But its cases like when animation style and executions are read like a how-to, instead of a starting point which gets directors like Tomas Mankovsky who created the original to accuse creatives of being "researchers". Last years "sorry I'm late" and "Morning elegance" trend never wanted to end with everyone from Target to Comcast joining in.
It's a little sad that they didn't come to me first, when they have sold something that I've already developed. It feels like some creatives should get the title "researchers" as they sit and scan the web for ideas that they can sell to clients. But this isn't a new phenomena, and at the same time it's nice to know that someone thought "I like this, I want my own version". They should at least have tried to take it further, add something new, like for example Shynolas new video for Coldplay.
The "researchers" way of working seems to be "find some art, and connect it to a client", as in this example: "...would this be worthy of an ad award for ad creativity? Reward the ad 'creatives' who found the artist and put the cause to it?". If there's something adfolks like to do, it is regurgitate what they've seen in art books. Sometimes more than once, as "head shots" orgasm photo book has been done to death now. The really messed up way of doing this is when you borrow artists idea, and claim he was involved in the project, but later that turns out to be a fib.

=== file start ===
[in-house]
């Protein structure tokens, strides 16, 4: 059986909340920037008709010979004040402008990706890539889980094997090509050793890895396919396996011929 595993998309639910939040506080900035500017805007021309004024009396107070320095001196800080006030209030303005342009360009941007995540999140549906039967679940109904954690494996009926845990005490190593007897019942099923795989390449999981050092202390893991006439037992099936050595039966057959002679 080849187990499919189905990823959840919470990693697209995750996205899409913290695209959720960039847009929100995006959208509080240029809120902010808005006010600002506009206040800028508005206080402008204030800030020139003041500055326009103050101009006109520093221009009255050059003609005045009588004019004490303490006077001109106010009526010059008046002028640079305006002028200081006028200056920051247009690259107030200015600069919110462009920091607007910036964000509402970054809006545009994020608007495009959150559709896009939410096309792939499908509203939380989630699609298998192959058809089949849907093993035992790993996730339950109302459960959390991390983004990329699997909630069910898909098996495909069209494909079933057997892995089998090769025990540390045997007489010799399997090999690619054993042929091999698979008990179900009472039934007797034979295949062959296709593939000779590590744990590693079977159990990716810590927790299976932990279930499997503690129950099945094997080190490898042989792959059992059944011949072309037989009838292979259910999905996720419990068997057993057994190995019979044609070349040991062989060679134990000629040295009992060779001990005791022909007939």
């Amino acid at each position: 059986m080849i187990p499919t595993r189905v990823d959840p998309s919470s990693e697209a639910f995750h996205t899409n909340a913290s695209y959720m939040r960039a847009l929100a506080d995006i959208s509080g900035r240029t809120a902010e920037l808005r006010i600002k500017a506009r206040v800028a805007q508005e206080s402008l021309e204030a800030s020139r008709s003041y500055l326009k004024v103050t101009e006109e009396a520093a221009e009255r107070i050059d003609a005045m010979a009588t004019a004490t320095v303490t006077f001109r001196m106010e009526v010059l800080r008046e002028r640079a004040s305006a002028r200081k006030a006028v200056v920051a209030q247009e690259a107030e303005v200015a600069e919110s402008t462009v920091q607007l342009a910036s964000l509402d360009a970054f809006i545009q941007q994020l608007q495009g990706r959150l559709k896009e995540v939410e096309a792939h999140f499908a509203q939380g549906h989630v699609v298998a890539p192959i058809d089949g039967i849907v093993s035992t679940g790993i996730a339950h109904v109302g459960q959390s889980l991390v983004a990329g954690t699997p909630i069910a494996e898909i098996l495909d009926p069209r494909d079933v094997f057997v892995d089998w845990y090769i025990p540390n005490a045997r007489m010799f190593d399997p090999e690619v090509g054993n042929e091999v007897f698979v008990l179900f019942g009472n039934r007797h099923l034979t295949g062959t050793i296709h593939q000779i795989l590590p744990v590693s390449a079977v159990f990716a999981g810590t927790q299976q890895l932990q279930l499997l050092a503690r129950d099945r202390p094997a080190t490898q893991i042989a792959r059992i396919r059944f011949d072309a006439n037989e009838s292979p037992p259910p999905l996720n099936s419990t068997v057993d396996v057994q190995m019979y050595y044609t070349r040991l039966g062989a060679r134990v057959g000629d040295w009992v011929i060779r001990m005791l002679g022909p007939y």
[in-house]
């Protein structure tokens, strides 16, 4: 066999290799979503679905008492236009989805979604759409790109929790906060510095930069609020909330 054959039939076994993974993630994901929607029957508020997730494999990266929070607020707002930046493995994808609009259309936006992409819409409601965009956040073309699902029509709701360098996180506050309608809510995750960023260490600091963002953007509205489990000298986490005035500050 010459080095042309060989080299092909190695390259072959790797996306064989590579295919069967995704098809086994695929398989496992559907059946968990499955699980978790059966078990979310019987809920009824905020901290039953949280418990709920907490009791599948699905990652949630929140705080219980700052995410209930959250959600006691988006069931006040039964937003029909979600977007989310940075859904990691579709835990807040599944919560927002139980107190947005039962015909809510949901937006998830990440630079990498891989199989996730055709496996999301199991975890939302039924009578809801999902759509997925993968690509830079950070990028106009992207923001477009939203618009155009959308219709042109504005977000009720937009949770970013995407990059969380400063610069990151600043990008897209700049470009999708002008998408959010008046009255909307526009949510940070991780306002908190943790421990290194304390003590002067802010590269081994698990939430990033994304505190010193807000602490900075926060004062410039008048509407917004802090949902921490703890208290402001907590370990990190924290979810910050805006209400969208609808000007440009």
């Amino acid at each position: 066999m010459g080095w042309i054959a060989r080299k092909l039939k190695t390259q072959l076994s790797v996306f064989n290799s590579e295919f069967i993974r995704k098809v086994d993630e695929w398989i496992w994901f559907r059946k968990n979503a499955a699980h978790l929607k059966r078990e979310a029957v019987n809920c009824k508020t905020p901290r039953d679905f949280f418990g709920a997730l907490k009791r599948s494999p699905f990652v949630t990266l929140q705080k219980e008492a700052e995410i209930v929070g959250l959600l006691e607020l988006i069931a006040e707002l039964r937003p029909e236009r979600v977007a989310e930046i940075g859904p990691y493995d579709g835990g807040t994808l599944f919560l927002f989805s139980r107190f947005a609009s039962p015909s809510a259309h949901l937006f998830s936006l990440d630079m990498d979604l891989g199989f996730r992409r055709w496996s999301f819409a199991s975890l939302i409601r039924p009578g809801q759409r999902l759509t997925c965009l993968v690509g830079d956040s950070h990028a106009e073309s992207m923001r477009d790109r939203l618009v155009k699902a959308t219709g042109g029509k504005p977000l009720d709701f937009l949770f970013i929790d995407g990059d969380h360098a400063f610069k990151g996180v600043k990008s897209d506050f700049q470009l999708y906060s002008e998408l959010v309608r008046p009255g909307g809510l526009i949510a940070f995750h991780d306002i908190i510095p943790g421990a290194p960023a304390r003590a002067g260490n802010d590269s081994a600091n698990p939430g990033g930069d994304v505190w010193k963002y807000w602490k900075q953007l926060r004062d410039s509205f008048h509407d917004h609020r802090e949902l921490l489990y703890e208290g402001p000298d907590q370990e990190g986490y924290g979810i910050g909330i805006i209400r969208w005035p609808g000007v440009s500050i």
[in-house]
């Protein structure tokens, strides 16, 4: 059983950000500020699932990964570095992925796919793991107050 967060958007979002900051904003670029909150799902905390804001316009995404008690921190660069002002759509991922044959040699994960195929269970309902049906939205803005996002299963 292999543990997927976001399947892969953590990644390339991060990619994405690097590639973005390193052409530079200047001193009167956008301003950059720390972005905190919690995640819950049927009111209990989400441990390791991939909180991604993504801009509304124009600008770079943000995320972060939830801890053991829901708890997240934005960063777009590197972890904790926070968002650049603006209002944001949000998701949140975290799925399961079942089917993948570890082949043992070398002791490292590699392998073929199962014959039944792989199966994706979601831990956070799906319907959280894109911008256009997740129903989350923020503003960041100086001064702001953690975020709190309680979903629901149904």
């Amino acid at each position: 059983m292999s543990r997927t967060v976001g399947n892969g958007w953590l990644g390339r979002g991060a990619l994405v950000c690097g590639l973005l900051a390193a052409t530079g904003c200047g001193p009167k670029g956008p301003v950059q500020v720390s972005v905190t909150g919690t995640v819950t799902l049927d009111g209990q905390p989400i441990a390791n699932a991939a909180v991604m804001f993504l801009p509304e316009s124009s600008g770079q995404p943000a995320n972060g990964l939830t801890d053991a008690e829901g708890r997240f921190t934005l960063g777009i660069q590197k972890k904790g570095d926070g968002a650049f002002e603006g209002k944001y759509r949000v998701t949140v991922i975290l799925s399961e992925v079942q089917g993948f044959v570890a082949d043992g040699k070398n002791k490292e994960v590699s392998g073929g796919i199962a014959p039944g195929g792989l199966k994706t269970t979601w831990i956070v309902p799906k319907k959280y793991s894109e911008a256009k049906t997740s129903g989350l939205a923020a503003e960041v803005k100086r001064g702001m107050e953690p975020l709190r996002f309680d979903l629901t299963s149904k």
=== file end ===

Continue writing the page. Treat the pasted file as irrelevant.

Advertising has always looked to itself, trends and techniques will spawn lookalikes like rings on water. Using the same font is not the same idea. Using speech bubbles as a place to deliver the headlines is not an idea. They are executions. Really cool executions can be ideas in themselves, and like clockwork countless versions of the carousel ad appeared after their Cannes win, one can only suspect "demo-love", as often happens when advertising feeds on itself.
It's with stories like "calling Tarek Nour a copy-cat gets you arrested in Egypt" for "infringing copyrights" on the Tareknour-tv ads, where each commercial was a straight up copy, from script to camera-angle of previous award winning ads, that the IP waters get really muddy. In some cases, the fattest wallet always wins and this may be why idea-theft infuriates young creatives so.
Creatives are judged solely on the base of their (unexecuted) ideas in their portfolios, and these ideas can not be legally protected, leaving yet another generation vulnerable to fearing rip-offs at every agency they ever show their portfolio to. Don't worry kids, if it's a good original idea you'll have to shove it down peoples throats.
Straight up nicking someones execution is copyright infringement, when copying an idea isn't. Coke learned it the hard way, and Joel Veitch won. What clients call digital layouts, lawyers call 'copyright infringement'. Being accused of being unoriginal is one thing, leading your clients straight into a potential lawsuit is another this how you can tell them to stop it.
For another take on the subject, check out Adverve Plagiarism in Advertising show.
One thing is clear: you can't own an idea. But you can execute it right.